Founded in 1913, the Stanley company has sold steel-insulated mugs for more than a century, operating for much of that time as a niche brand with a small but loyal customer base. Over the last few years, however, Stanley tumblers have become ubiquitous products thanks to the company’s canny use of social media. Their brightest moment in the spotlight happened last November when a TikTok user posted a video showing how her Stanley mug survived a car fire with the ice intact. The video has 95 million views and counting, a gigantic viewership that Stanley was quick to capitalize on: not only did the company send the TikTok user more mugs, they also replaced her car.
Stanley has also established partnerships with entertainers and influencers for limited-run items, such as a pink and green tumbler with country musician Lainey Wilson that sold out in 11 minutes. The company has plans to become one of the country’s biggest lifestyle brands by continuing to expand its online presence among potential consumers. Experts say that Stanley’s rapid growth demonstrates the benefits of introducing established products to new audiences through social media marketing. In the 2010s, for instance, lifestyle brands like Casper and Parachute used the Internet to make everyday home items like mattresses seem hip and cool, but they frequently ran into problems with quality. Stanley, on the other hand, has a time-tested product line that has gained a new mystique thanks largely to TikTok.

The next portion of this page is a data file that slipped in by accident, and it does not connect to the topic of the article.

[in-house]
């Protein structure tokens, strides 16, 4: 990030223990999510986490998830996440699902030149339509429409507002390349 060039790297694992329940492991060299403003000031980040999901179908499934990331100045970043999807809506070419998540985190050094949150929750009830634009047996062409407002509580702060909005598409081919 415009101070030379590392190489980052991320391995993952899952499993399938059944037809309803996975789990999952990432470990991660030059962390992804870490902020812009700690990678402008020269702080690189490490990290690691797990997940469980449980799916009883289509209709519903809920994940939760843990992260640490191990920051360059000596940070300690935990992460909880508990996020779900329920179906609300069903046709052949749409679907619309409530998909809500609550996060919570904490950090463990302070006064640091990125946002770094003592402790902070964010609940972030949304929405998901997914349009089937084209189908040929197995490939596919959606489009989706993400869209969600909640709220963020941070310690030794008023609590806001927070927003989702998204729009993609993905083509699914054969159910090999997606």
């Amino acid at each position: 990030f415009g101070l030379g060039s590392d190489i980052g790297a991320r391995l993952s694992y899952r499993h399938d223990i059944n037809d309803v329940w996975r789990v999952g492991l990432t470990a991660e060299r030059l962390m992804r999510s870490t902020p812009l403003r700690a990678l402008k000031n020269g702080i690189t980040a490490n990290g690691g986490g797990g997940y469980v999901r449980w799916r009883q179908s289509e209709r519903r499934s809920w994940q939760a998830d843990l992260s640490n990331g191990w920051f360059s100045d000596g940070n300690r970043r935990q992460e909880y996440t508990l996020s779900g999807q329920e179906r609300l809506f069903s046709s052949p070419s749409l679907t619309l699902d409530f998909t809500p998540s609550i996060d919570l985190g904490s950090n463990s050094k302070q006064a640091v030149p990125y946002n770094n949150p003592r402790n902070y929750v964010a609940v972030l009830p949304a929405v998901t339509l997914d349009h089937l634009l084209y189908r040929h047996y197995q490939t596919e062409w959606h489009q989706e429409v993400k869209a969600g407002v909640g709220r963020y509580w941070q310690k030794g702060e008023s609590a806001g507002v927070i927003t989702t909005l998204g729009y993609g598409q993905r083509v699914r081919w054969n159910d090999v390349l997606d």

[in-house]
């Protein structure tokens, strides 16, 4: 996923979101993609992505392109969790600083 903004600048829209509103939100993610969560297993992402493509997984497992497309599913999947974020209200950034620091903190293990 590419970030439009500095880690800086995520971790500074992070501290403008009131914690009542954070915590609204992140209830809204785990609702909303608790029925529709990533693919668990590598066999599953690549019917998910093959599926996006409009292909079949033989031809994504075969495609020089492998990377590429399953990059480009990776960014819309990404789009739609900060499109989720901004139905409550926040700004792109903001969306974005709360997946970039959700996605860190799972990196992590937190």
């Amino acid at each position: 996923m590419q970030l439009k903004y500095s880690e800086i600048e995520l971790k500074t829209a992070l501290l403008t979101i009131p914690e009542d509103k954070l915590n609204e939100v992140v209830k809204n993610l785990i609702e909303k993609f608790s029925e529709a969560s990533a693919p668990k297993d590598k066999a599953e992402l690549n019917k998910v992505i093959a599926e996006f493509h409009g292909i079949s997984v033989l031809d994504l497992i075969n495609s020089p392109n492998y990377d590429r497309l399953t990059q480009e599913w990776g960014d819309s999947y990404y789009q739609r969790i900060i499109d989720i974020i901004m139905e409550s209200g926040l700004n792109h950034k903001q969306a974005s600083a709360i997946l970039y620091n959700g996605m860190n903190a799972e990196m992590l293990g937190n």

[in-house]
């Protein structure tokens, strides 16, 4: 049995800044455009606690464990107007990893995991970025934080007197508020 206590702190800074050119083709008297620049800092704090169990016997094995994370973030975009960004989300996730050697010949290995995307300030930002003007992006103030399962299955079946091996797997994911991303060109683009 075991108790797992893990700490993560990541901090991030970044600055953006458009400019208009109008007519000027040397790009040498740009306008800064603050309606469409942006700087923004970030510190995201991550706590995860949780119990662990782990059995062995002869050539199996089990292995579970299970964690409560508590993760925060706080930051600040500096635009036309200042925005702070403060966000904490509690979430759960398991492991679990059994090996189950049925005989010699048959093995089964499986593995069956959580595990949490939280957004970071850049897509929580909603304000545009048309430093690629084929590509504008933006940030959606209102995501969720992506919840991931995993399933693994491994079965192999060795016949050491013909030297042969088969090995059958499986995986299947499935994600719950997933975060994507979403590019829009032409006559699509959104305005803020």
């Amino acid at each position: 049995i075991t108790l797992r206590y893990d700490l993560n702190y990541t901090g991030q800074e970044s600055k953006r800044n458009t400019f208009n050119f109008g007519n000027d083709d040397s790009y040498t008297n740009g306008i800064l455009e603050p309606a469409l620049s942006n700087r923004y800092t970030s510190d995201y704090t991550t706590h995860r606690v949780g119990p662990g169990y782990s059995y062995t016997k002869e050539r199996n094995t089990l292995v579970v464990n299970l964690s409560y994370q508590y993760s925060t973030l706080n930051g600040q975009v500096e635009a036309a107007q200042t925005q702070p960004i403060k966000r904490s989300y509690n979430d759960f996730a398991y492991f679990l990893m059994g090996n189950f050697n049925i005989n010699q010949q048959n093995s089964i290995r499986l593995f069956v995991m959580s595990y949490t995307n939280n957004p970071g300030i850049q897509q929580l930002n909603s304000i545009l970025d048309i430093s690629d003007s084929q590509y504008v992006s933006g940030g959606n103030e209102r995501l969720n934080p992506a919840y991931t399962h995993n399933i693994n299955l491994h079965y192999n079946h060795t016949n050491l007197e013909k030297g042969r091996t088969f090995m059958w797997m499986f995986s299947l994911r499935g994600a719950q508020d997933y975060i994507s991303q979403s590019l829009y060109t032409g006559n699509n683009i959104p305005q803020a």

Of course, fans on social media can be fickle folks, and there is no guarantee that Stanley will remain TikTok’s favorite product in the long term. Along with facing increasing competition from brands like Owala, Stanley has also encountered some Internet backlash from the same audience that first championed it. In recent weeks, discussions on platforms like Reddit, Instagram, and even TikTok have centered on the lead content in Stanley’s tumblers, which the company uses for vacuum insulation. Although consumers are almost certainly in no danger of lead poisoning from the mugs, experts and fans alike are upset that the company would use toxic materials in the first place. “I’m really disheartened and sort of angry that a company like this uses a known toxic ingredient that is banned in many applications for a cup,” said Dr. Jack Caravanos, a professor of public health at New York University. “I mean, surely there could have been an alternative.”
- How did Stanley use social media to introduce its tumblers to a new audience?
- Do you think Stanley will continue to be successful in the long term? Why or why not?
Sources: Kyle Chayka, “How the Stanley Cup Went Viral,” The New Yorker, January 30, 2024; Sopan Deb, “A Lead Scare Strikes Stanley Tumblers, but You Don’t Need to Worry,” The New York Times, January 30, 2024.